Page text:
Arizona is a property tax lien state, which means that individual investors can buy tax liens on delinquent properties. In the state of Arizona, property taxes take first priority of any liens. This makes tax lien investments safe and lucrative. Arizona tax liens can pay up to 16% return on your investment when the tax lien is repaid by the property owner. In some cases, the tax lien certificate holder can become the property owner.
However, there are some important things to know about Arizona property tax liens and the system for recording mortgage servicing rights before you start investing in tax liens. We’ve put together a quick overview for everyone thinking about a potential tax lien investment.
Arizona Property Tax Lien Process
Property tax lien sales are governed by the county that the property falls within. Each county in Arizona has slightly different processes with respect to tax lien sales. Maricopa county is the most populated county in Arizona and the tax lien process gives you a solid idea how the process generally works. The full Maricopa county tax lien tutorial is available online.
Here are the most important steps:
- Any properties with unpaid taxes at the end of December are considered delinquent.
- Maricopa County publishes a list of all properties that will be included in the tax lien sale in January here: https://maricopa.arizonataxsale.com/.
- The yearly tax lien sale takes place online in February.
- All investors looking to purchase tax liens certificates must be registered with the county and must submit a deposit of 10% of their anticipated investment with a minimum of $500.
- Once the property auction goes live, investors login to the site and place their bids on any tax liens certificates they want to purchase.
- All winning bids are posted online shortly after bidding closes.
- Full payment for the winning bids must be made via Automated Clearing House (ACH) only by February 9th at 5 pm MT.
Arizona Tax Lien Redemption and Foreclosure Process
After an investor wins the auction for a tax lien certificate, the property owner has three years to redeem the property with full payment of the tax lien plus interest to the certificate holder. Completing the redemption process will prevent foreclosure by the tax lien holder. A tax lien holder must wait at least three years from acquiring the certificate to initiate foreclosure, and they have up to 10 years to foreclose on the property.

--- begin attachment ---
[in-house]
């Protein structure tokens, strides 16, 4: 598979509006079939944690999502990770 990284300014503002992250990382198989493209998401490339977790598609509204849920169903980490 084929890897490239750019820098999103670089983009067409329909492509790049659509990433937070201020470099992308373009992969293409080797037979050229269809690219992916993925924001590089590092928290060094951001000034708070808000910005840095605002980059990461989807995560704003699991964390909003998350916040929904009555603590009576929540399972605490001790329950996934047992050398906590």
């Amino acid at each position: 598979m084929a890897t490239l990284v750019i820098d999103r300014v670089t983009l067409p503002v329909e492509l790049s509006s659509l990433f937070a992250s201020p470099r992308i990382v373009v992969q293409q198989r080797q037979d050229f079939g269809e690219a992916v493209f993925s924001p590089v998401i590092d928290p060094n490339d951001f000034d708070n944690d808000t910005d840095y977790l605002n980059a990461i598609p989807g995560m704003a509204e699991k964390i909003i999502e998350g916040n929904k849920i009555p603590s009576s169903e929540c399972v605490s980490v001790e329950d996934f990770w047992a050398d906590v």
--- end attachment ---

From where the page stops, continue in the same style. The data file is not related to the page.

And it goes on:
The certificate holder must file a judicial foreclosure action to take ownership of the property. Potential tax lien investors should understand this will only happen in a small percentage of tax liens.
In the vast majority of tax liens, the property owner, or another lien holder, completes the redemption process within the three year period. Before starting the foreclosure process, the tax lien holder must provide the property owner and any other lien holders with thirty days notice by certified mail of their intention to foreclose. The tax lien certificate holder can proceed with the foreclosure if the property owner does not complete redemption during that thirty day period.
Once the foreclosure action is filed, the tax lien holder must also notify all other parties that hold an interest in the property. Typically, this is the point where a lien holder on the property will redeem if the property owner does not. If no other lien holder redeems, the default judgment is generally an award of a Treasurer’s Deed to the tax lien certificate holder. Any other party redeeming the property will usually be responsible for all attorney’s fees and foreclosure costs, in addition to the tax lien and interest.
What is MERS and How it Impacts Property Tax Liens?
The Mortgage Electronic Registration Systems, Inc. (MERS) is a private company that created an electronic registry system that effectively tracks servicing and ownership rights of mortgages in the US. When a mortgage and promissory note are signed to complete the purchase of a residential property, MERS is added to the contract as a nominee of the mortgagee for the lender, and importantly, any successors or assigns in the mortgage.
In Delo vs GMAC Mortgage, LLC, the Arizona Court of Appeals confirmed that MERS must be notified by tax lien purchasers before they can foreclosure on the property. Delo purchased a tax lien in 2007 and only notified the original property owner and lender before filing the foreclosure action. While the lower courts sided with Delo, the Arizona Court of Appeals ruled that MERS should have been notified as their rights were retained throughout any sale or assignment of the mortgage. This is an important ruling for any tax lien certificate investors with respect to the notices required before a tax lien holder proceeds with a foreclosure on any property they hold the tax lien on.
Find an Arizona Real Estate Lawyer for Property Tax Liens
Investing in Arizona property tax liens can provide safe and reliable returns to investors, but it is important to handle the entire process by the book. With differing processes by county and state laws requiring appropriate notices, any property tax lien investor should have an experienced Arizona real estate lawyer to assist them.
MacQueen & Gottlieb can represent Arizona tax lien investors throughout the entire process to avoid many common risks and maximize the potential return on your investment. Contact us today at 602-562-7218 to schedule an initial consultation or make an appointment online.